Washington – Meghan Freed, who practices family law in Hartford, said the massive tax overhaul surprised divorce attorneys and their clients by scrapping a 75-year-old tax deduction for alimony payments.
Ending the deductibility of alimony payments was proposed in the House tax bill, but not in the Senate’s version, so attorneys had to wait until a final bill was negotiated to determine what would happen to this deduction, which figures prominently in divorce negotiations.
So, for weeks before the end of the year, Freed said divorce attorneys were unsure of how to advise their clients on the fate of the alimony deduction, “which is a way to take the sting” out of those payments.
For example, a high-earner paying $30,000 a year in alimony can now deduct that amount form his or her income. If that income is federally taxed at 33 percent, the deduction saves that taxpayer $9,900.
Concern that the final tax bill would eliminate the deduction as of Jan. 1 resulted in a “mini-rush” to finalize divorces before the New Year.
That mini-rush was premature. The final tax bill approved by Congress makes the changes effective Jan. 1 of next year, so the new rules won’t affect anyone who divorces or signs a separation agreement before 2019. But that may create a rush to finalize divorces and separation agreements this year by couples who want to make the most of the alimony deduction before it’s gone.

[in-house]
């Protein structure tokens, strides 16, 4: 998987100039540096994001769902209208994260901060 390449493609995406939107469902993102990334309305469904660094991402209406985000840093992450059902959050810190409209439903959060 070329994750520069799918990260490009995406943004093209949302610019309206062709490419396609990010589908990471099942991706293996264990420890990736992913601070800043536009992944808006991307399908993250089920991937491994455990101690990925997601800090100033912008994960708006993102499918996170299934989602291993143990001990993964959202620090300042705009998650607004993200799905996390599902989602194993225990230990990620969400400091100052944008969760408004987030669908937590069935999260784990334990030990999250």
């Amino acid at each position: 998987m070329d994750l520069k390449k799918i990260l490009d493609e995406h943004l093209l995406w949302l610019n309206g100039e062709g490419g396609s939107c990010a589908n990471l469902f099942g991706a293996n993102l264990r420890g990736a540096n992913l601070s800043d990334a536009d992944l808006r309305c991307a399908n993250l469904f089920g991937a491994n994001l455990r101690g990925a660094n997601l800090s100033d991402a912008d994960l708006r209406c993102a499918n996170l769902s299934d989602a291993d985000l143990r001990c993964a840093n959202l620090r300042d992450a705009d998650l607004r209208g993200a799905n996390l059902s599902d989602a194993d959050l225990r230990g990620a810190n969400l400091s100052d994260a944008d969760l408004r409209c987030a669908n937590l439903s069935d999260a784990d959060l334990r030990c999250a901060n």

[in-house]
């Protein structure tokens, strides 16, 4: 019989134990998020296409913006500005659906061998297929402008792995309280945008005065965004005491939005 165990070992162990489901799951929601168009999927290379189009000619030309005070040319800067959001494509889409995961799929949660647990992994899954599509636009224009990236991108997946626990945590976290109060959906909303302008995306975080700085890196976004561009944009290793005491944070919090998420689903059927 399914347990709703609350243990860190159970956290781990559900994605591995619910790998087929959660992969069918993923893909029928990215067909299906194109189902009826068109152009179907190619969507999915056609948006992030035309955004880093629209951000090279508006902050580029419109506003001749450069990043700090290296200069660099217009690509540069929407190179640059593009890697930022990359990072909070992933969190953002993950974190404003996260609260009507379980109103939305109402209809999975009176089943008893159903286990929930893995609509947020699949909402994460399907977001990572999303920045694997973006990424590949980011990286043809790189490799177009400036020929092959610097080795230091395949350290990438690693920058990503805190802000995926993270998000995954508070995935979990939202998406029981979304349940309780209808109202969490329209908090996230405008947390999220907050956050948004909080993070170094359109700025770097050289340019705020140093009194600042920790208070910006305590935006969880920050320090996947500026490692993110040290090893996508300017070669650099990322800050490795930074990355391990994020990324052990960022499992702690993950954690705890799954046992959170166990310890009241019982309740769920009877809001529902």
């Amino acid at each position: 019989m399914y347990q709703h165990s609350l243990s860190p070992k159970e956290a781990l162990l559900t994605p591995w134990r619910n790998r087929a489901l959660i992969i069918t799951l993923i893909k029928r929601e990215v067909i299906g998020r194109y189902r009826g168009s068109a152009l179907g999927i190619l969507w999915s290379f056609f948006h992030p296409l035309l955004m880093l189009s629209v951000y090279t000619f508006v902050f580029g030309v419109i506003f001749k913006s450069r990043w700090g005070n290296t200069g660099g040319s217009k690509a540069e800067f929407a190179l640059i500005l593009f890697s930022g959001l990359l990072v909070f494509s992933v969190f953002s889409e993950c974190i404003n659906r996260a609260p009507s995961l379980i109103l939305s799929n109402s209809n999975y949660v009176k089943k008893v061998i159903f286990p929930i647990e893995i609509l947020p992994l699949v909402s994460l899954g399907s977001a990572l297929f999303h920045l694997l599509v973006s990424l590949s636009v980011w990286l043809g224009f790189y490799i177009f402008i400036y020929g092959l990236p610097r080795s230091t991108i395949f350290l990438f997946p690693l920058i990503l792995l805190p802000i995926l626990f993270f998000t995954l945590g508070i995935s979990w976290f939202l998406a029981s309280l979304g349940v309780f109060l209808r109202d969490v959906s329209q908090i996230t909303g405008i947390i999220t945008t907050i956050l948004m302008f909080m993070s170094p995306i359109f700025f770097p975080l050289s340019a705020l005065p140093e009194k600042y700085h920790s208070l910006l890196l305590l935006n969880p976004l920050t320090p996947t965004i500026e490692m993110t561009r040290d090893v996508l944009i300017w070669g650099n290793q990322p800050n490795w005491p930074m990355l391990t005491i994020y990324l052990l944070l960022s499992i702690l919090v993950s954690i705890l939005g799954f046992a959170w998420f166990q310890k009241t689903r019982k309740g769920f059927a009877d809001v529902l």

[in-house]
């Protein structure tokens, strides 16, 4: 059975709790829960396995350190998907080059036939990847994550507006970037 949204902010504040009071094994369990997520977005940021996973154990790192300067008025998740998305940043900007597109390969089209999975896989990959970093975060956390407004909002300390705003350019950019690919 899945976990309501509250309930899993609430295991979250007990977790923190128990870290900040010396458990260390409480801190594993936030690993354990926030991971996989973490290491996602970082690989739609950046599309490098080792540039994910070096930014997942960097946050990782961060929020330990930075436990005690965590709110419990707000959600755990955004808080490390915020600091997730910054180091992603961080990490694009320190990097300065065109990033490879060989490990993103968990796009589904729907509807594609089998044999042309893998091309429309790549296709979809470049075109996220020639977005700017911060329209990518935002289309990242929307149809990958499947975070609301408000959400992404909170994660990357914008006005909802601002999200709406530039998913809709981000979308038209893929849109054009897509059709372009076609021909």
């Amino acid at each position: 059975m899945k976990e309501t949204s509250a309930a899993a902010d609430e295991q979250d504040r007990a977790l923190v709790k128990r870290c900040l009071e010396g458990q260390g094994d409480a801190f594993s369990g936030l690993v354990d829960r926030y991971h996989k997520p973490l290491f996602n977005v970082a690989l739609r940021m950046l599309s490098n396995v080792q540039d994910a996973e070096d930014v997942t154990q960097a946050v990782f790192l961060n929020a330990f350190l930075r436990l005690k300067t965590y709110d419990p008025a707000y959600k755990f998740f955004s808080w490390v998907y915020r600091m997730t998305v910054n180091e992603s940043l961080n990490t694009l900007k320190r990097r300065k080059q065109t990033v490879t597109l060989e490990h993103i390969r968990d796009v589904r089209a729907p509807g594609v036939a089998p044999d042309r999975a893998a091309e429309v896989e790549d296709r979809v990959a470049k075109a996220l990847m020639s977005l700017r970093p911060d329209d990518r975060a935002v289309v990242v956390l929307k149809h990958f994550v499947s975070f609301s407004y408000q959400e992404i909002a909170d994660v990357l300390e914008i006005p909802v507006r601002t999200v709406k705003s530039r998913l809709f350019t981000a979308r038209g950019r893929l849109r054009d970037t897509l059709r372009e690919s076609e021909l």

“(The deduction) gives us a tool to expand the amount of money that the family has, and now we won’t have that tool,” Freed said.
The end of the deduction is also expected to complicate how child support is calculated and how assets are divvied up.
The change in the deductibility of alimony was one way Republican drafters of the tax overhaul are raising money to compensate for the tax cuts in the new law.
After Jan. 1, 2019, not only is alimony paid not tax deductible, but the spouse receiving the alimony no longer has to pay taxes on it.
Currently it works the opposite way. The person who pays alimony, usually the higher wage earner in a divorcing couple, deducts he full amount and the recipient pays taxes on that alimony at a rate of 15 percent.
The changes in the tax law means the U.S. government will end up with more of the divorcing couple’s money.
“This may be good to raise money for the U.S. Treasury, but it is not good for people,” said Barbara Aaron, a partner with the Harford-based Berman, Bourns, Aaron & Dembo law firm.
Aaron said the new law “will have a dramatic effect on the payment of alimony,” resulting in smaller payments to the spouse receiving alimony.
“If there is no deductibility, the recipient will get less,” she said.
Aaron said the tax changes will complicate the delicate and often difficult process for feuding couples to come to an agreement.
“It changes the landscape on how we negotiate,” she said.
The new tax rule won’t affect anyone already paying alimony.
But a divorced spouse seeking changes in an agreement who goes to court could be subject to the change if “the modification expressly provides” that the new tax treatment applies.
The personal exemption, which a custodial parent could claim for each child, also is eliminated in the new tax law. On the other hand, the child tax credit was increased.
These changes also will figure into new divorce negotiations.
In Connecticut, state law allows courts to order the payment of alimony in the case of an annulment and a legal separation.
The good news is that Connecticut’s divorce rate is lower than that of most states. According to the U.S. Census Bureau, about 10.6 percent of the state’s population is divorced and 1.4 percent is separated.